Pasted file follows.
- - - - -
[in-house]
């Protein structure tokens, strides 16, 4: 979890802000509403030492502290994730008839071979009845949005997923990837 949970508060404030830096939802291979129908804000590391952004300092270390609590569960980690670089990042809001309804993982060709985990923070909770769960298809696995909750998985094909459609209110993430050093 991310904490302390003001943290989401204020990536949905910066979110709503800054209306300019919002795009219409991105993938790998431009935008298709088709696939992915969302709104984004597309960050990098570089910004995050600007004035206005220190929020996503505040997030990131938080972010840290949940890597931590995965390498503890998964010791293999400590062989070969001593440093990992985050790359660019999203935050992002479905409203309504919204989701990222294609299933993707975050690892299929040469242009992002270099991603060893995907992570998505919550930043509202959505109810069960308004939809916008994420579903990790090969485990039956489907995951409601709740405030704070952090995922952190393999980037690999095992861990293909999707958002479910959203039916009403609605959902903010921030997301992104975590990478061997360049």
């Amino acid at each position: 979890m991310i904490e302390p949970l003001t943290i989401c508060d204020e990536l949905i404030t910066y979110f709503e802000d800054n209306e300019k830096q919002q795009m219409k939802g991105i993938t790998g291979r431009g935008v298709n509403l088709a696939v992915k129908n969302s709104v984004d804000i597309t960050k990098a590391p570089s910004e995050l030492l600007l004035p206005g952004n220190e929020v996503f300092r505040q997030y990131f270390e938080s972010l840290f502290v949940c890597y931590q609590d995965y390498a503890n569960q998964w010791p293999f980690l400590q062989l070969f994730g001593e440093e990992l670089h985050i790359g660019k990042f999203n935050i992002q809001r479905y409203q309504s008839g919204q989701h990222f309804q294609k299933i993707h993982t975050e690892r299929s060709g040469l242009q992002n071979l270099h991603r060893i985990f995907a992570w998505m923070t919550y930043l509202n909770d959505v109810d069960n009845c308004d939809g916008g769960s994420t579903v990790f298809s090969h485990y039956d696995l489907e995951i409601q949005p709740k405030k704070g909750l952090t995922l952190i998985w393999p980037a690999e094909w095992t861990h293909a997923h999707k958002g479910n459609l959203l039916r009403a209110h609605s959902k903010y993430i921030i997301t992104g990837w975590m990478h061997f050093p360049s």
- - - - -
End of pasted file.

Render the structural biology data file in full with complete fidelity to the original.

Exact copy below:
[in-house]
């Protein structure tokens, strides 16, 4: 979890802000509403030492502290994730008839071979009845949005997923990837 949970508060404030830096939802291979129908804000590391952004300092270390609590569960980690670089990042809001309804993982060709985990923070909770769960298809696995909750998985094909459609209110993430050093 991310904490302390003001943290989401204020990536949905910066979110709503800054209306300019919002795009219409991105993938790998431009935008298709088709696939992915969302709104984004597309960050990098570089910004995050600007004035206005220190929020996503505040997030990131938080972010840290949940890597931590995965390498503890998964010791293999400590062989070969001593440093990992985050790359660019999203935050992002479905409203309504919204989701990222294609299933993707975050690892299929040469242009992002270099991603060893995907992570998505919550930043509202959505109810069960308004939809916008994420579903990790090969485990039956489907995951409601709740405030704070952090995922952190393999980037690999095992861990293909999707958002479910959203039916009403609605959902903010921030997301992104975590990478061997360049």
């Amino acid at each position: 979890m991310i904490e302390p949970l003001t943290i989401c508060d204020e990536l949905i404030t910066y979110f709503e802000d800054n209306e300019k830096q919002q795009m219409k939802g991105i993938t790998g291979r431009g935008v298709n509403l088709a696939v992915k129908n969302s709104v984004d804000i597309t960050k990098a590391p570089s910004e995050l030492l600007l004035p206005g952004n220190e929020v996503f300092r505040q997030y990131f270390e938080s972010l840290f502290v949940c890597y931590q609590d995965y390498a503890n569960q998964w010791p293999f980690l400590q062989l070969f994730g001593e440093e990992l670089h985050i790359g660019k990042f999203n935050i992002q809001r479905y409203q309504s008839g919204q989701h990222f309804q294609k299933i993707h993982t975050e690892r299929s060709g040469l242009q992002n071979l270099h991603r060893i985990f995907a992570w998505m923070t919550y930043l509202n909770d959505v109810d069960n009845c308004d939809g916008g769960s994420t579903v990790f298809s090969h485990y039956d696995l489907e995951i409601q949005p709740k405030k704070g909750l952090t995922l952190i998985w393999p980037a690999e094909w095992t861990h293909a997923h999707k958002g479910n459609l959203l039916r009403a209110h609605s959902k903010y993430i921030i997301t992104g990837w975590m990478h061997f050093p360049s």